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The Daily Ardmoreite
  • Fallin signs Oklahoma Film Rebate Extension

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  • The Oklahoma Film & Music Office is pleased to announce that House Bill 2580, which preserves the $5 million per year in funding for the Oklahoma Film Enhancement Rebate Program and extends the program’s sunset date to July 1, 2024, was signed into law by Governor Mary Fallin on April 2, 2014.
     
    “The film rebate has helped to create jobs and bring millions of dollars in investment to the state of Oklahoma,” said Governor Mary Fallin. “I am pleased to sign the extension of this program into law and to send a message that Oklahoma continues to be ‘open for business’ when it comes to the film industry.”
     
    The Oklahoma Film Enhancement Rebate Program has a proven track record, consecutively selling-out funding each of the last three years. In Fiscal Year 2013, the program’s annual funding cap of $5 million was utilized by two films which returned over $15.5 million in direct dollars to Oklahoma’s economy. Film and television production numbers have also grown by 800% from $11 million in economic impact in 2005 to over $80 million in 2013. The program now serves a growing sector of local crew, who now, with the passage of this bill, may be able to remain in Oklahoma and seek employment in the film industry.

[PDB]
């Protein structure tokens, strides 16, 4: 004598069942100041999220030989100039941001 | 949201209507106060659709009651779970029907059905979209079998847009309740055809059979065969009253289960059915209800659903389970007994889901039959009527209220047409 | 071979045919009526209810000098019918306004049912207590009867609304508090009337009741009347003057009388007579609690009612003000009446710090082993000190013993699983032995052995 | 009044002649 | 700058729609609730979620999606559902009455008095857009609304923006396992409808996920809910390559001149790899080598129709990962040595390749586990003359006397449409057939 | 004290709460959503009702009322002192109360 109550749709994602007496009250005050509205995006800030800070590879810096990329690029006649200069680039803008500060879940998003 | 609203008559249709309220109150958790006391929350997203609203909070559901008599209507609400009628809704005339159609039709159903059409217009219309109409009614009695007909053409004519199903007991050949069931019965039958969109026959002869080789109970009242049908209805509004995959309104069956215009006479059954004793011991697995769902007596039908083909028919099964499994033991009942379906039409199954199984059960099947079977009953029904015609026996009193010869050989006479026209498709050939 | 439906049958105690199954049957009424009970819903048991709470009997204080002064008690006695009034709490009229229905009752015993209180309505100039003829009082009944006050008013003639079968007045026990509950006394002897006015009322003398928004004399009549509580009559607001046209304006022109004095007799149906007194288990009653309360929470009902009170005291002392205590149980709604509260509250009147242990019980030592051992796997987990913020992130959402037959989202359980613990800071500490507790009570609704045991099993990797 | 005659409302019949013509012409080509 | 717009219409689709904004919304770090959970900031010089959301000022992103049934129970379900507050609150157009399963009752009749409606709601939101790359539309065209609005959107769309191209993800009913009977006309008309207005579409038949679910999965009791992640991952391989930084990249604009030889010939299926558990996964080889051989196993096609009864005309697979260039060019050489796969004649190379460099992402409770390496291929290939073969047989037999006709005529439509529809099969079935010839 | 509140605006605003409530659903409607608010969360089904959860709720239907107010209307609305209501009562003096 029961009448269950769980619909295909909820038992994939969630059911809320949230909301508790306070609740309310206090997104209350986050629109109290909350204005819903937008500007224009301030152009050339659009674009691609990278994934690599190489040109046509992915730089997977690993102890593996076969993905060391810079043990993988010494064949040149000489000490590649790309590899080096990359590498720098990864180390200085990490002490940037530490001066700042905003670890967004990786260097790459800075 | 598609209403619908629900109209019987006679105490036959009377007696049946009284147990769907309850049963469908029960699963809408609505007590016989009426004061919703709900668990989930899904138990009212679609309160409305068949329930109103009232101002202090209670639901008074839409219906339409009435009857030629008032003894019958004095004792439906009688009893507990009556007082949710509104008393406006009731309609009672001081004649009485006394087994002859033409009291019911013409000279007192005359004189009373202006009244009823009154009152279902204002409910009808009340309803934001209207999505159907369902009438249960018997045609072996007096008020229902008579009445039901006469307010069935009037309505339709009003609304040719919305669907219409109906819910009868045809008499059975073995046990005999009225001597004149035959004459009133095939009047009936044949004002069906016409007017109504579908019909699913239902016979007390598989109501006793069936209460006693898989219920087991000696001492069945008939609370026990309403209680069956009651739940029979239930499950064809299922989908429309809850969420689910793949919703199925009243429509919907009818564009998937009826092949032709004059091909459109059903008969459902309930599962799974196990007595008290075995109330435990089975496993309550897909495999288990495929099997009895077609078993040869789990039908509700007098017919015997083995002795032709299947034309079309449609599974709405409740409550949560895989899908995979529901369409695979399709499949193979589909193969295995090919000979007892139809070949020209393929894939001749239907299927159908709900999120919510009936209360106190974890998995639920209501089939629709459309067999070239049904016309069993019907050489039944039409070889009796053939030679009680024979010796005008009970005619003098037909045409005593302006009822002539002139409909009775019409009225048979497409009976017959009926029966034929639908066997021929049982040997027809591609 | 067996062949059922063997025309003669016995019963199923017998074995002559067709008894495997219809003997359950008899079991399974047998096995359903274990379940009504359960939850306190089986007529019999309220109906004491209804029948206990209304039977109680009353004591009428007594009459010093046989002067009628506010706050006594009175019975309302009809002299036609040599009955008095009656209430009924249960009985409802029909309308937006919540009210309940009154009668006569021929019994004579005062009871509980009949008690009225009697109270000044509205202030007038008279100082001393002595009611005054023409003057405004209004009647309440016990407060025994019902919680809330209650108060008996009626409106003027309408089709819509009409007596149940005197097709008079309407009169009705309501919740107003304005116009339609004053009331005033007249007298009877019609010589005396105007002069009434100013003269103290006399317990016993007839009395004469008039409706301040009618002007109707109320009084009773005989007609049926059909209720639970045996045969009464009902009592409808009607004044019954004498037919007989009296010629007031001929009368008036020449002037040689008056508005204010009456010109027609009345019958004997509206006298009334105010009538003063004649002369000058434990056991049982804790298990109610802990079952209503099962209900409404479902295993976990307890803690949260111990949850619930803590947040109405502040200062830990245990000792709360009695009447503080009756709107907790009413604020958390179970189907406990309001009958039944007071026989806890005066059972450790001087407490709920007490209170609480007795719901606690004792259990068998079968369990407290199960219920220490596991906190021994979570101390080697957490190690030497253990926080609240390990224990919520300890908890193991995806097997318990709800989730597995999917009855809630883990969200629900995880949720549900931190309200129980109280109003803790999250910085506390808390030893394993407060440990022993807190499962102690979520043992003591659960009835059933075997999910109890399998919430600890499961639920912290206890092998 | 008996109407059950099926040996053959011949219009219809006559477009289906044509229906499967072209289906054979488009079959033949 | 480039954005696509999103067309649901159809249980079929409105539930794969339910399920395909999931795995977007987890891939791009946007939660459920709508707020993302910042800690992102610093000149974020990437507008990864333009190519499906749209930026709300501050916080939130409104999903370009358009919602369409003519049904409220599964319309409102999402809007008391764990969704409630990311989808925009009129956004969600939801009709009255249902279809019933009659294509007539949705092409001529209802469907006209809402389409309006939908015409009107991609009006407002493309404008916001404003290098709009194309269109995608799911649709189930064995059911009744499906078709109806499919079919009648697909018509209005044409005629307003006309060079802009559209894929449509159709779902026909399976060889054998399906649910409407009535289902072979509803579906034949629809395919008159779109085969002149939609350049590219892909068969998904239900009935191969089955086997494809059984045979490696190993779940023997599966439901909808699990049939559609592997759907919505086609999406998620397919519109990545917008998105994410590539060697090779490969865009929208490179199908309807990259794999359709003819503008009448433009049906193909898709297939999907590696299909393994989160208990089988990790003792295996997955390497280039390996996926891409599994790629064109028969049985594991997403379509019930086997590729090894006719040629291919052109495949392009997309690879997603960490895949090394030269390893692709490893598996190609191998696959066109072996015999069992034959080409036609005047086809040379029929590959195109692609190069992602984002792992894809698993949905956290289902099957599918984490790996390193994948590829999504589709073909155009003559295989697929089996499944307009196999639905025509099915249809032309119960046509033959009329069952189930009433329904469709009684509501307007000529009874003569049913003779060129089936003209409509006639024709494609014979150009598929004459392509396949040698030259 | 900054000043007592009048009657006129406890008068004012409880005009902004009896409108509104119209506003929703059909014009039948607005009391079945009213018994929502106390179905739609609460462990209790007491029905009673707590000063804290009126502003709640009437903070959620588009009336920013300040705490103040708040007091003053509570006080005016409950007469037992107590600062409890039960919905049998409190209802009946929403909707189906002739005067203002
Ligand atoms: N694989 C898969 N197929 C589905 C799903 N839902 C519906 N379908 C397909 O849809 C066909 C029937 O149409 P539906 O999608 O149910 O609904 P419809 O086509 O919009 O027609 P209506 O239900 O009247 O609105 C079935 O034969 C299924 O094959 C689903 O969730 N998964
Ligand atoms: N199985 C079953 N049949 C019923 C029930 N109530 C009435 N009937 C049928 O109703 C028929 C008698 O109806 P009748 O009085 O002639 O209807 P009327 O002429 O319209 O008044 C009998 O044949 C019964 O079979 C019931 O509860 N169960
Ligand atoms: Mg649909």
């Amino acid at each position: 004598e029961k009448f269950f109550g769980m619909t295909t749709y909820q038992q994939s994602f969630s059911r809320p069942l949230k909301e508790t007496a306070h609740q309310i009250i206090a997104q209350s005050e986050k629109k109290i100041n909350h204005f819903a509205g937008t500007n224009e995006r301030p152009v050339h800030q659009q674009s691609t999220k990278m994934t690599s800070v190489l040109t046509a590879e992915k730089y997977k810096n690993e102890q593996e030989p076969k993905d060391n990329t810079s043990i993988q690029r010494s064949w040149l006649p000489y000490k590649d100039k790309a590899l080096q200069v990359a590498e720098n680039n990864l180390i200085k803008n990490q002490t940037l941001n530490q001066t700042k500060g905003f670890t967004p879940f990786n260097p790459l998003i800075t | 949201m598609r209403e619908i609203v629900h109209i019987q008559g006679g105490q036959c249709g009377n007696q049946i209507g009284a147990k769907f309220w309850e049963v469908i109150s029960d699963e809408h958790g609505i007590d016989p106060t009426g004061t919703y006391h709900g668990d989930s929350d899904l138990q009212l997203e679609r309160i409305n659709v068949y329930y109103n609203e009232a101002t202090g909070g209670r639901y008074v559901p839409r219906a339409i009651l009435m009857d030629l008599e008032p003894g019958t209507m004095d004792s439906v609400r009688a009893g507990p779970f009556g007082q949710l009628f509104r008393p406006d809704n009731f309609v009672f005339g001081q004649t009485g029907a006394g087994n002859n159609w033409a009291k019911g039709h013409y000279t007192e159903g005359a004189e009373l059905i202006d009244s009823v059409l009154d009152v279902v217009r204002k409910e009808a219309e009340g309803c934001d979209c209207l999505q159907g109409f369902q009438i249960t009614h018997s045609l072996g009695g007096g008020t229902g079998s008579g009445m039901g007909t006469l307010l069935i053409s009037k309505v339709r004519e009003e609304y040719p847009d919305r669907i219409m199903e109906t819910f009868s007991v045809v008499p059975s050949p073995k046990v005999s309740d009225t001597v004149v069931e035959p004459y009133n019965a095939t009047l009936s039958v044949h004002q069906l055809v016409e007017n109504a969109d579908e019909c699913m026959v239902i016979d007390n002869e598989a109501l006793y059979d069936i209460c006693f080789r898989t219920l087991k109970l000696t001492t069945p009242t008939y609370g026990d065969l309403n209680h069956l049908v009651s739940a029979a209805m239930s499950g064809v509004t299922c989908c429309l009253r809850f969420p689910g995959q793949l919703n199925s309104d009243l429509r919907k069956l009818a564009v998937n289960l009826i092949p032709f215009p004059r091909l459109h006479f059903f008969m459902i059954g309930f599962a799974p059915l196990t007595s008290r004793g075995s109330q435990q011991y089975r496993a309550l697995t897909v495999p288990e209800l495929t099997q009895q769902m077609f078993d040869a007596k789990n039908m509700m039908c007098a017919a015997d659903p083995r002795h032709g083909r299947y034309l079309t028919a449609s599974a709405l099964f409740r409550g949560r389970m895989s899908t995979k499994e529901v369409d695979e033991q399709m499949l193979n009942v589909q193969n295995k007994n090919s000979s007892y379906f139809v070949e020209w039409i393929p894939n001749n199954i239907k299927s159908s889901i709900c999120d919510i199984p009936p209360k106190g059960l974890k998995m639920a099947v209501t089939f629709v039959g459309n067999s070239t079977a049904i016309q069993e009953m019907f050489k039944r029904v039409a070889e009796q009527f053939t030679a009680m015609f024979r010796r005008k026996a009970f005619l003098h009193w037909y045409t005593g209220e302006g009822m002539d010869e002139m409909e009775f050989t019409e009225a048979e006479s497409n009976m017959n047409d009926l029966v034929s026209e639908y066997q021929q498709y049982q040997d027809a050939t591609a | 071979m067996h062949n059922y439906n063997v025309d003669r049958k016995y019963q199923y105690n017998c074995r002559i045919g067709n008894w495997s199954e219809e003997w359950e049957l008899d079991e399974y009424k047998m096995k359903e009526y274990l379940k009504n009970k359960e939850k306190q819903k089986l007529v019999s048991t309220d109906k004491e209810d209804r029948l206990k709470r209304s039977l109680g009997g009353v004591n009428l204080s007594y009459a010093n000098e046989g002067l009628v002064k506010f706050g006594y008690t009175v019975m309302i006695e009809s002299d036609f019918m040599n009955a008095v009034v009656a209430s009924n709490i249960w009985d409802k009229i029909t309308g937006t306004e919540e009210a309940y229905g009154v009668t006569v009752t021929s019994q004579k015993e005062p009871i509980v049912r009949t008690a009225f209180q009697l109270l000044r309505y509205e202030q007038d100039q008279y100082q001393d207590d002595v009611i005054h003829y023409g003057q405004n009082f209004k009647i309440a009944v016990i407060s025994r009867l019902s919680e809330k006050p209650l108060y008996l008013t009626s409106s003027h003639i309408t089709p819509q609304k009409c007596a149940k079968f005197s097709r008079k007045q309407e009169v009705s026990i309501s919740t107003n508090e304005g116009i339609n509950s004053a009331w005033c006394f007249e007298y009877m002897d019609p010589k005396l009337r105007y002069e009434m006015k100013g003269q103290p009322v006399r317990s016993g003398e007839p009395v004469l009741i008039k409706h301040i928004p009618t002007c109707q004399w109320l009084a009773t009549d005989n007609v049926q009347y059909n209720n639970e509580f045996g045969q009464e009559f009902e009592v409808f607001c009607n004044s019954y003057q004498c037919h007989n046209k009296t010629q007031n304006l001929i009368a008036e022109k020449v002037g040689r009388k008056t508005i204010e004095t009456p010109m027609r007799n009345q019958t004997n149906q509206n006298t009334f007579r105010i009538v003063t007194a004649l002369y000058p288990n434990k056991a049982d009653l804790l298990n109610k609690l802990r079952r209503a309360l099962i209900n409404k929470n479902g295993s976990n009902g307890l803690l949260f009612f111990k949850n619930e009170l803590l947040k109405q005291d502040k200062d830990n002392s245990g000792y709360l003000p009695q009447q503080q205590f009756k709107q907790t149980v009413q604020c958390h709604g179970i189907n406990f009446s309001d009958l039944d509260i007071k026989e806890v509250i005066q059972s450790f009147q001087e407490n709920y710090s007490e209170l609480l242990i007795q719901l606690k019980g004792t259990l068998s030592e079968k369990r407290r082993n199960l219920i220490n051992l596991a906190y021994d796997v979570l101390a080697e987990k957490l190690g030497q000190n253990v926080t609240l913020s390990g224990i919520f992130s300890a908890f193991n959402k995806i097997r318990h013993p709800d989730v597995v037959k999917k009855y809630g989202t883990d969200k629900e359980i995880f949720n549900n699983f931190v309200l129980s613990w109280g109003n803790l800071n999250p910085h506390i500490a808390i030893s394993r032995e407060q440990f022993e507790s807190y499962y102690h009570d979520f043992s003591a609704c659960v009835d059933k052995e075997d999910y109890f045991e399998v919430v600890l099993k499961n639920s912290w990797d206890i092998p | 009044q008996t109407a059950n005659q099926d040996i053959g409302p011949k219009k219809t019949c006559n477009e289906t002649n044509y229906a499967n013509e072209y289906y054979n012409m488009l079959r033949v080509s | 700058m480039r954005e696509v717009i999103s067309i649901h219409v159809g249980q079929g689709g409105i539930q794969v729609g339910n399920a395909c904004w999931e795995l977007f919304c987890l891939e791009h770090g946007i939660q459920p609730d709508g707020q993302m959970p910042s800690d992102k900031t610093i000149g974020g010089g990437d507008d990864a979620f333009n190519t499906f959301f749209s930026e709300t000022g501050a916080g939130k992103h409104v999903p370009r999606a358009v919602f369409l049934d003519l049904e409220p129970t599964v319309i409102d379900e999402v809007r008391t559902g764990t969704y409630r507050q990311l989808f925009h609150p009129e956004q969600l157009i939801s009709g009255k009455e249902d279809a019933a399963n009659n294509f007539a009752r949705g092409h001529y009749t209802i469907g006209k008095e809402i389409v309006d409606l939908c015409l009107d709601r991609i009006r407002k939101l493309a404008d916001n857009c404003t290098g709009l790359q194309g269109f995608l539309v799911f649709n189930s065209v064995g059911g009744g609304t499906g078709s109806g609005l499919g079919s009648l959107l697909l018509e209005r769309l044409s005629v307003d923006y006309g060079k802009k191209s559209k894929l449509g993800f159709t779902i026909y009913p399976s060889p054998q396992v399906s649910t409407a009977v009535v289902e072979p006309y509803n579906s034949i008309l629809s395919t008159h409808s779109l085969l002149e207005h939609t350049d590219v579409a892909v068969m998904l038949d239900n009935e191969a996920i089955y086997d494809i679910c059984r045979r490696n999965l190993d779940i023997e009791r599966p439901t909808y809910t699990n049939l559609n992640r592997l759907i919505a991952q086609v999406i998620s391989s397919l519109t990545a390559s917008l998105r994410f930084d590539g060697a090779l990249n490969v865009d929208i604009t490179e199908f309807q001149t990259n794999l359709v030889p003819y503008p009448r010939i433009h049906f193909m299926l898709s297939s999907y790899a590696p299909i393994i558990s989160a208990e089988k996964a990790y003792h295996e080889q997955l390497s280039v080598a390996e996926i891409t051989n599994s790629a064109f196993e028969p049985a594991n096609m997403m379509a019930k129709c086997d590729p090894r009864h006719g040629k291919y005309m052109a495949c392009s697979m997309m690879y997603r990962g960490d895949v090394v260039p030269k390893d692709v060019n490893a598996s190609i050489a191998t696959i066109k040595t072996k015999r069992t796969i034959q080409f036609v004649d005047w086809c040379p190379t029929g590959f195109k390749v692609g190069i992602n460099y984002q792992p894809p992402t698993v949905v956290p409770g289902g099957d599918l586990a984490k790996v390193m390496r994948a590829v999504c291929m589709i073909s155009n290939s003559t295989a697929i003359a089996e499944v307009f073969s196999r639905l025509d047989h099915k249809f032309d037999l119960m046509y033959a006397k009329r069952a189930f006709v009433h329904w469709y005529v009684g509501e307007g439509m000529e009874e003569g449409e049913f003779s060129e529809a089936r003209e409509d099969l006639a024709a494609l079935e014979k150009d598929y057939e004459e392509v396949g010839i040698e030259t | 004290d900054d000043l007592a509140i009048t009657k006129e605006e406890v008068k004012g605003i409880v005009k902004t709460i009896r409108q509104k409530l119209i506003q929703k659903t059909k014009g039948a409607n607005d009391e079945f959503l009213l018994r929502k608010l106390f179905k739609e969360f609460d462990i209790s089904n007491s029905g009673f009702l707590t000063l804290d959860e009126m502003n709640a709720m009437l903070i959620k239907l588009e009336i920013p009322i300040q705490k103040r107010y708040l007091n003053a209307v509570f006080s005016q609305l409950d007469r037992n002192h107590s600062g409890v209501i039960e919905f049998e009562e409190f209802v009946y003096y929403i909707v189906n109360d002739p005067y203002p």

“The ten-year extension of the rebate program marks a huge victory for Oklahoma’s film industry,” said Jill Simpson, Director of the Oklahoma Film & Music Office. “We are sending the message that there is stability for our program, which is essential in securing filming in the state. The net result will be more jobs for our hardworking local crew base, and a greater volume of business for our industry support companies. We are excited for this opportunity to grow an emerging industry that will have a positive impact on Oklahoma’s economy.”
     
    In addition, the program also encourages entrepreneurship and industry development across other sectors in the state in both rural and urban areas. With steady support and growth of the program and the resulting increase of film production, an increasing number of support service companies are starting to emerge, resulting in more full time jobs. These companies range from visual effects, desktop animation, faith-based production companies, construction and a number of equipment houses.
     
    Other businesses frequently used by productions include vehicle rentals, hotels, office equipment rentals and restaurants. In the case of August: Osage County, the production rented over 12,198 hotel nights in the Bartlesville area, spent over $256,180 on food and catering, $1,190,798 on rental cars and gas, and $253,200 on production office expenses. The impact of film production purchases such as these positively affect the community in which a production decides to film.
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    The ten-year extension of the program paves the way for strengthening and solidifying the future of the growing Oklahoma film production industry.

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